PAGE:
Co-working spaces are popping up everywhere. Local landlords are re-purposing existing commercial and industrial buildings to create them, while national brands like WeWork are rolling out new locations at a pretty fevered pitch.
Even a portion of Lord & Taylor’s flagship 5th Avenue store in New York City is slated to be changed from retail to a co-working space in the coming year.
What’s a Co-working Space, Anyway?
Co-working spaces are the latest iteration in the shared office space environment that began popping up about 20 years ago.
For startups, GIG economy workers, solopreneurs and small businesses, it can be a great way to have an office presence without the hassle of signing a long term lease or funding the associated build-out costs required for furnishing and equipping your own office.
As more and more folks work independently or remotely, co-working locations fill a growing need for entrepreneurs to have a comfortable, easily accessible workspace to call their own. It’s a definite professional step up from working on your laptop in a coffee shop and provides a break from the isolation of working from home.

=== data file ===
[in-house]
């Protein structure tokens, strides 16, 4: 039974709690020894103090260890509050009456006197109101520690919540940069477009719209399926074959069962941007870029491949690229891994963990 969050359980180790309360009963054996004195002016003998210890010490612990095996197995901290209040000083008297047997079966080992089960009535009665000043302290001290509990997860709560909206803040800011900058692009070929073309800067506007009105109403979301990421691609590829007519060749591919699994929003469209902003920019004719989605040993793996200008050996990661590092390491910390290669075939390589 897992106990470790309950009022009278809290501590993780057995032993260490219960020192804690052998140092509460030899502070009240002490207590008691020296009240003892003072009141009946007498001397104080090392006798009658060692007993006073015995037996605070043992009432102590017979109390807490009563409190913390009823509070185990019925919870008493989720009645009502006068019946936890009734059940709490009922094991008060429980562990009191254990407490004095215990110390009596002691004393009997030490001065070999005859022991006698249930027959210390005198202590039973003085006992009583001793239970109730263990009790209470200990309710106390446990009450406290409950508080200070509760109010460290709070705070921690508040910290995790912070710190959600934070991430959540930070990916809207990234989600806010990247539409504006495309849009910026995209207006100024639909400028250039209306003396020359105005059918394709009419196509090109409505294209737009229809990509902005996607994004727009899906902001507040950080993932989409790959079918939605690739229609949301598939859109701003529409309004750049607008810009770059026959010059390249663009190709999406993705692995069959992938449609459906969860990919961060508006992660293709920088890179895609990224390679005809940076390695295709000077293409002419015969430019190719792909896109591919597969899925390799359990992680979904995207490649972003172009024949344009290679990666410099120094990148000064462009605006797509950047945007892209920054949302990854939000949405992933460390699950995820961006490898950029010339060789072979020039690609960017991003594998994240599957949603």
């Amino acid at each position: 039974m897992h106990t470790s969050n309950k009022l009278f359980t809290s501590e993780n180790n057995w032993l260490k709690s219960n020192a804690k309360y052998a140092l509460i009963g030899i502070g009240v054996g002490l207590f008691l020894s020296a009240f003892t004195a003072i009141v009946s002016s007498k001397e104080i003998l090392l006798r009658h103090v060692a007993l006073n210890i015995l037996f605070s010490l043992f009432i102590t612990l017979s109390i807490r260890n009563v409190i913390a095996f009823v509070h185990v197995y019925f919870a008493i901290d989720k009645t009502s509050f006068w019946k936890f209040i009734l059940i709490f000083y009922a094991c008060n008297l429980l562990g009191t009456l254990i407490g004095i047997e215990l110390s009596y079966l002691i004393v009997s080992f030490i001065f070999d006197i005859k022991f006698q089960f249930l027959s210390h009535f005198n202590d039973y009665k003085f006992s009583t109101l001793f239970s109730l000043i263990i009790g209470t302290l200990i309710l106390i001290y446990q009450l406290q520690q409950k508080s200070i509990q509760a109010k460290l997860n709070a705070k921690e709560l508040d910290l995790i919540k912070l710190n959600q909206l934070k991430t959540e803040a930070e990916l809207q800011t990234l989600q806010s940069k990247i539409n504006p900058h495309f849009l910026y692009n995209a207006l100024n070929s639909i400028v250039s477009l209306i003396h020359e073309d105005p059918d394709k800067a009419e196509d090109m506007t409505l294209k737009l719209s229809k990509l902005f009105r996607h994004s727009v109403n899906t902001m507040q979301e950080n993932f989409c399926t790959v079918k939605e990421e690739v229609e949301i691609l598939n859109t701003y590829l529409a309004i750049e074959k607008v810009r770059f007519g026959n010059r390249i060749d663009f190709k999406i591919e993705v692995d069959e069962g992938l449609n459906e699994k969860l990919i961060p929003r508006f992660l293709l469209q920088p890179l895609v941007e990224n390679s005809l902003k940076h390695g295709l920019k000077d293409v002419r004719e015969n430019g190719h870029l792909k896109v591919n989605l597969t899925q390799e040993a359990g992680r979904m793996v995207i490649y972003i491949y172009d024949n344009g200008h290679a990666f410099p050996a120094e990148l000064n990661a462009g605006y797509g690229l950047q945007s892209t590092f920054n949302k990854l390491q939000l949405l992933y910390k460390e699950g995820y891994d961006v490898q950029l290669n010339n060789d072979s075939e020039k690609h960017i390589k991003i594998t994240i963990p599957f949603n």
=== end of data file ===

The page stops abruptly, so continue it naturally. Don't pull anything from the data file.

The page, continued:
Most co-working spaces have a mix of different businesses. But some co-working spaces are targeted toward putting entrepreneurs in specific industries together, like tech. As an example, there’s a co-working space in the town next to me that is geared toward creative businesses and artists.
Pros & Cons of Using a Co-working Space
Co-working spaces provide great flexibility, as you rent only what you need, when you need it. And you can easily expand as your business or team grows so you don’t have to lease too much space in order to accommodate growth that hasn’t materialized yet.
It’s a highly competitive market at the moment, so these spaces are usually nicely appointed and come with all the necessary amenities of an office – from desks to coffee bars. And thanks to the competition, there’s probably room for negotiation on the rent.
They generally offer the latest in technology infrastructure, so you can stay connected easily as well.
Another benefit to this type of office space is the opportunity to meet & interact with other entrepreneurs who are sharing the co-working space. Typically co-working spaces are designed on an open plan basis, affording lots of opportunity for interaction, collaboration and possibly some networking with other entrepreneurs.
On the flip side, the open nature of these spaces can afford you very little privacy. So if you’re considering the co-working route, think about how you like to work and how much privacy you need to be productive.
Spend some time in the co-working space before signing up to see how it feels & how others use the space. Always ask about the other businesses sharing the space, so you have a sense of who you will be working near.
For instance, if you’re a writer or artist & the co-working space is geared toward tech startups, you may find it very challenging to work there. You need to consider that in advance.